An insurer is off the hook for charges that it unfairly dragged out its denial of coverage to a general contractor facing a workplace injury suit, after a New York appeals court affirmed that a federal law preempts the state law on which the claims hinged.
Allianz SE will immediately cease selling cover to power plants fired only by coal and coal mines, and plans to withdraw completely from insuring coal-based businesses by 2040, Europe’s largest insurer said Friday, as part of its effort to meet the demands of the Paris climate accord.
Allied World Surplus Lines Insurance Co. on Thursday asked an Illinois federal judge to declare it has no duty to defend a lawyer and his firm in an underlying state court suit accusing the lawyer of malpractice over arbitration work he performed for a restaurateur client.
BP is mulling a deal to buy some energy assets from BHP Billiton, Vodafone is close to inking a deal to acquire continental European assets from Liberty Global, and SoftBank's talks to buy a stake in reinsurer Swiss Re have reached an impasse.
Some policyholder lawyers seem to believe that an insurer commits bad faith if it does anything short of exactly what was demanded, but it is actually very hard to prove. Even when a court determines that an insurer is flat-out wrong, it's unlikely that the insurer will be found to have acted in bad faith, says Randy Maniloff of White and Williams LLP.
Among the proposed amendments to Rule 23 of the Federal Rules of Civil Procedure, which are scheduled to take effect Dec. 1, are specific requirements related to “front-loading.” They outline the process for seeking preliminary court approval of class action settlements and related notice plans, say Shandarese Garr and Niki Mendoza of Garden City Group LLC.
When faced with a denial for coverage of legal costs associated with employee misconduct, policyholders should never assume that their insurer’s interpretation is correct. In fact, some policyholders are well-positioned to refute such denials, especially when the cited exclusion fails to define “abuse” or is otherwise vague, says Greg Van Houten of Haynes and Boone LLP.
Attorneys should not attempt to influence a property insurance appraiser's estimate of damages, selection of an umpire or any other substantive issue. While this may run contrary to an attorney's duty of zealous advocacy, it is necessary to avoid subsequent litigation and a potential order vacating an award, says Brian Devilling of Foran Glennon Palandech Ponzi & Rudloff PC.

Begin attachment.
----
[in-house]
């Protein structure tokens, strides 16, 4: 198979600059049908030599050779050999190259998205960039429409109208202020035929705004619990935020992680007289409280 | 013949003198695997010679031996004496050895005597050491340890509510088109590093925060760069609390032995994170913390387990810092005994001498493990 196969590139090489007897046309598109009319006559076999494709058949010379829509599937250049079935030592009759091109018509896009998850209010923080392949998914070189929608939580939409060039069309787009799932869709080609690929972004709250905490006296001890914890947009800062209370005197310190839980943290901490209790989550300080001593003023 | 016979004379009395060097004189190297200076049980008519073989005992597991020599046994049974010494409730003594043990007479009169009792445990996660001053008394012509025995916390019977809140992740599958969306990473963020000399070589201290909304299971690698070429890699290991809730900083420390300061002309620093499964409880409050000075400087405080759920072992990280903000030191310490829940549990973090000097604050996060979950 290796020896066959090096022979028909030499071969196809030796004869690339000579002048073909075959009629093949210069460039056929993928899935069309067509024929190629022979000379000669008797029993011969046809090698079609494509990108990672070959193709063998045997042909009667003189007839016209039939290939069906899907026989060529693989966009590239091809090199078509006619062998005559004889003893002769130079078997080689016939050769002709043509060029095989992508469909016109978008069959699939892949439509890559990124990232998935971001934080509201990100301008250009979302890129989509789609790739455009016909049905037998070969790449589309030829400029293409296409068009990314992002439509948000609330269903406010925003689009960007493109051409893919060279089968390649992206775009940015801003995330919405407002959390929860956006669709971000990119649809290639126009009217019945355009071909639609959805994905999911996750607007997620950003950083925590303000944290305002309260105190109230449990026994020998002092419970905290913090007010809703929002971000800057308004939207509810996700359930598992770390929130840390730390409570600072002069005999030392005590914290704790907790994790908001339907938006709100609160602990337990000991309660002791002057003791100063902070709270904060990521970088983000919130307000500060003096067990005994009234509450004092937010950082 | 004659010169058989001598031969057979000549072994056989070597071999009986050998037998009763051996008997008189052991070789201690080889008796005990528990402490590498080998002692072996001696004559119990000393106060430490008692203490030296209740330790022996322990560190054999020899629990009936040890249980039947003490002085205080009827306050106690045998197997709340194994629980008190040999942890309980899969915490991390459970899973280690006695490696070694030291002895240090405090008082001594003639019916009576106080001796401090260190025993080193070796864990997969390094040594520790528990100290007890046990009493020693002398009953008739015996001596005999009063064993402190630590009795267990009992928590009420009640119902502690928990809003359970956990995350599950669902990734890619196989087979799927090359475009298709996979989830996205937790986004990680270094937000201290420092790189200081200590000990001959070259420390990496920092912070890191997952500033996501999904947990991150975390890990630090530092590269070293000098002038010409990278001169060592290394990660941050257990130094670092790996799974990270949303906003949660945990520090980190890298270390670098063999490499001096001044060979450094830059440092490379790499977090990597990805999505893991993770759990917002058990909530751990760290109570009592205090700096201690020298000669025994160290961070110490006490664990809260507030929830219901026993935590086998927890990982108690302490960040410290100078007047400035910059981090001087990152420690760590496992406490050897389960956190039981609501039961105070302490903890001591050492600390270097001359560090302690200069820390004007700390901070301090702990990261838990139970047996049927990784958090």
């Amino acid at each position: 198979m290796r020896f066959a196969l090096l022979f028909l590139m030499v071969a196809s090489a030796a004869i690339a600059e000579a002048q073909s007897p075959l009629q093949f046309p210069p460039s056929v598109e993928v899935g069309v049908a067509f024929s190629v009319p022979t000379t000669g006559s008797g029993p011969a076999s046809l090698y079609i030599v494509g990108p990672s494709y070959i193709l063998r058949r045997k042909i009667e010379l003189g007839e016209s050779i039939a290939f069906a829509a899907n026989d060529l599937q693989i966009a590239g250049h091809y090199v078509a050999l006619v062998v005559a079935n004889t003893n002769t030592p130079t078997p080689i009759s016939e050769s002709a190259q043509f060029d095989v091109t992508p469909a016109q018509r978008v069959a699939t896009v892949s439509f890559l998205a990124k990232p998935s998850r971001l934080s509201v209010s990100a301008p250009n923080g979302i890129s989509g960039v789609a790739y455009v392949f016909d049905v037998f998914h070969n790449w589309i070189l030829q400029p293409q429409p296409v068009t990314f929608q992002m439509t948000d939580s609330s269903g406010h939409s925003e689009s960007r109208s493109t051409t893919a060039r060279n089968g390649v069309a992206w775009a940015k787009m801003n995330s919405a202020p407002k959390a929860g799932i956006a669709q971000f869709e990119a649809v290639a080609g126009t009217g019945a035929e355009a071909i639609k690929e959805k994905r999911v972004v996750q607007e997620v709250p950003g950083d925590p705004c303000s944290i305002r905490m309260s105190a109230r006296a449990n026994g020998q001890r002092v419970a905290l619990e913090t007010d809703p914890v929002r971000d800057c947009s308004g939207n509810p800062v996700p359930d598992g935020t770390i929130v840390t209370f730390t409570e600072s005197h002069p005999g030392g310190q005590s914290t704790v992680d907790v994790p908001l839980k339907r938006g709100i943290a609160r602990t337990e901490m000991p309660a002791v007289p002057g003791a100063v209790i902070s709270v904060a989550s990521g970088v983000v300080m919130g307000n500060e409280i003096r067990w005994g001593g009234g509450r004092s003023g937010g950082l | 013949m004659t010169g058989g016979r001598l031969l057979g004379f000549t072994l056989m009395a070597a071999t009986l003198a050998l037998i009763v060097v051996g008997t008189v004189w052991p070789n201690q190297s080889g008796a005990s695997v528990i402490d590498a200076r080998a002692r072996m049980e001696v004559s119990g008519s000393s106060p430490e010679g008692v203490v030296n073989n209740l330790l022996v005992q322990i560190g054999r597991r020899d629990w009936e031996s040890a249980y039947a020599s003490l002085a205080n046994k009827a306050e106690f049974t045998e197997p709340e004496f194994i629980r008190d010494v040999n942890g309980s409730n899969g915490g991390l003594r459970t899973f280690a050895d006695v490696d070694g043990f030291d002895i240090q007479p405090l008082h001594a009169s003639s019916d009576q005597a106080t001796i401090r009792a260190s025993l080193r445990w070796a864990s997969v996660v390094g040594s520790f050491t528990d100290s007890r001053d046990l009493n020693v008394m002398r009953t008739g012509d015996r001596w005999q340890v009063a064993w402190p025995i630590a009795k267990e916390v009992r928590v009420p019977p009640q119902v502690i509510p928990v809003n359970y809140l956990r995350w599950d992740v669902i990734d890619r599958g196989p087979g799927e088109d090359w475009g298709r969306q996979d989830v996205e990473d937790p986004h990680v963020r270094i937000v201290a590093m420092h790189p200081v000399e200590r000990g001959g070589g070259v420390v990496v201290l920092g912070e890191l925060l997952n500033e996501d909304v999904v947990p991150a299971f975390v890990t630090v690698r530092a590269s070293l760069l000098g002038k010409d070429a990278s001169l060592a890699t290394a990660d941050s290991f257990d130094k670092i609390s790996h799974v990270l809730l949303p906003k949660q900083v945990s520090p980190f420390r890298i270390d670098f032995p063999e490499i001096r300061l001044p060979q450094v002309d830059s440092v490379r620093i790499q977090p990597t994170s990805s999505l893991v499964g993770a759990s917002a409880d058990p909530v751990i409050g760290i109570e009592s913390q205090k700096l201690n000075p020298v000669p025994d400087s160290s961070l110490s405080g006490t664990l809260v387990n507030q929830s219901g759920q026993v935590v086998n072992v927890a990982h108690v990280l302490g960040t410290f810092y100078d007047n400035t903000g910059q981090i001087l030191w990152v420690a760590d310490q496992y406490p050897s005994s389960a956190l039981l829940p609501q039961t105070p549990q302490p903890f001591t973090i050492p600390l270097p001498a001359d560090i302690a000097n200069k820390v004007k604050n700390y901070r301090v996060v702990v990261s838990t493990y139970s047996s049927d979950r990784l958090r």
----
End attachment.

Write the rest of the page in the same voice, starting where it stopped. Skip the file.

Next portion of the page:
How can we improve meetings in the legal industry, which tends to evolve with the speed of a tranquilized water buffalo mired in quicksand? Breaking it down to three phases can yield significant benefits, says Nicholas Cheolas of Zelle LLP.
One way law firms differentiate themselves from the competition to attract and retain top talent is through their real estate and workplace strategies. Taking a lead from the hospitality industry can help create a more inviting, welcoming and collaborative workspace environment, says Bella Schiro of Jones Lang LaSalle Inc.
Insurers treat it as a given that their policies do not cover punitive damages, and insureds often mistakenly accept that premise, but there are circumstances in which punitive damages may be covered, says Kelby Van Patten of Payne & Fears LLP.
In his first year on the U.S. Supreme Court, Justice Neil Gorsuch has proven to be a narrow-minded elitist who consistently votes in favor of corporations and the powerful, acting to roll back protections for workers, consumers, LGBTQ individuals and other marginalized communities, says Elliot Mincberg of People for the American Way.
Many Texas contractors offer to handle insurance claims for their homeowner customers, but the Texas Supreme Court is currently considering whether to hear an appeal of a case that could deem such actions illegal, rendering their contracts void and unenforceable, says Brett Wallingford of Zelle LLP.
A New York federal court recently granted a conditional certification of the Fair Labor Standards Act collective action claims in Julian v. Metropolitan Life Insurance. The case is being litigated hard and well by experienced FLSA counsel on both sides. As such, it is a useful vehicle to analyze cases of this nature and some of the issues that arise, says Frederick Warren of FordHarrison LLP.